FR3 has continued to travel west over the last six days and is now only around 40km (25 miles) from the coast and the mouth of the Gambia river.
By the evening of the 14th where we pick up the story, FR3 was roosting on the floodplain of the Bintang Bolon – the largest of a number of creeks (known as bolons) in this area of the Gambia, which flow into the main river. Resting here on the 15th, FR3 then continued west over the following three days, exploring several other creeks and patches of mangrove swamp forest along the way.
There are numerous villages and small towns dotted along the south bank of the Gambia river, linked by a main road (the South Bank Route), allowing travel and trade between settlements. Like ospreys, these communities are no doubt very reliant on the life-giving waters of the river and its tributaries to sustain them, especially during the long dry season.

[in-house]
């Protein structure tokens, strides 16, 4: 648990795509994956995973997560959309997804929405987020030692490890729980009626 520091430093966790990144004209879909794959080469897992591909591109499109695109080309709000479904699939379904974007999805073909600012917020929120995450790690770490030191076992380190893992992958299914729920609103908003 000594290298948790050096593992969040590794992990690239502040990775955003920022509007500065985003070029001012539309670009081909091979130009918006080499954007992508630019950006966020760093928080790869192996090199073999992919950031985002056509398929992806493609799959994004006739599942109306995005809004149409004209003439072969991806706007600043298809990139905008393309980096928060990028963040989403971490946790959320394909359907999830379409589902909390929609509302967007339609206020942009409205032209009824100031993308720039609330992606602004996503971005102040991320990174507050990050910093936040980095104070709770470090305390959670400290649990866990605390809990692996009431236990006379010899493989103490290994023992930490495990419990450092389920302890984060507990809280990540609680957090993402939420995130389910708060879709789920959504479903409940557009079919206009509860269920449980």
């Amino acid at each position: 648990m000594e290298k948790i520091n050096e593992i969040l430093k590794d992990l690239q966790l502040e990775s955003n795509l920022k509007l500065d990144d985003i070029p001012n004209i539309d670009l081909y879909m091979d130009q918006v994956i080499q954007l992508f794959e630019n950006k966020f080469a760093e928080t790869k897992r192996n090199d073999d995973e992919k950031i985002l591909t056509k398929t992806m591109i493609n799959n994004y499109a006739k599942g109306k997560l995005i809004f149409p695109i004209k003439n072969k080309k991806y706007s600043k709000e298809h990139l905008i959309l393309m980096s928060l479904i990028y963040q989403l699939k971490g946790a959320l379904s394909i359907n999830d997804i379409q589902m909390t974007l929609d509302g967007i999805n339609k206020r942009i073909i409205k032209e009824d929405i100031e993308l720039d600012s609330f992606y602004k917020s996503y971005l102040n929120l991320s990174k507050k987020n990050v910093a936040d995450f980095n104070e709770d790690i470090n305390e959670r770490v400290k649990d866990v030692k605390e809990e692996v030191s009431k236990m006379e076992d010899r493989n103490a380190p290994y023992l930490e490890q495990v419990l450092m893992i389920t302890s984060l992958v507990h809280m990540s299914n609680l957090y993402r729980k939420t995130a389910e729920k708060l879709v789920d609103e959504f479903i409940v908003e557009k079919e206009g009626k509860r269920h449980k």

Meanwhile FR4 has shown no change in behaviour and remains settled in the upstream location which has been home now for almost a month. The red dots and orange lines represent new data; the green lines are historical locations.
To view all the data on both birds for yourself go to scottishwildlifetrust.org.uk/things-to-do/osprey/
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FR3 has continued to travel west over the last six days and is now only around 40km (25 miles) from the coast and the mouth of the Gambia river. By …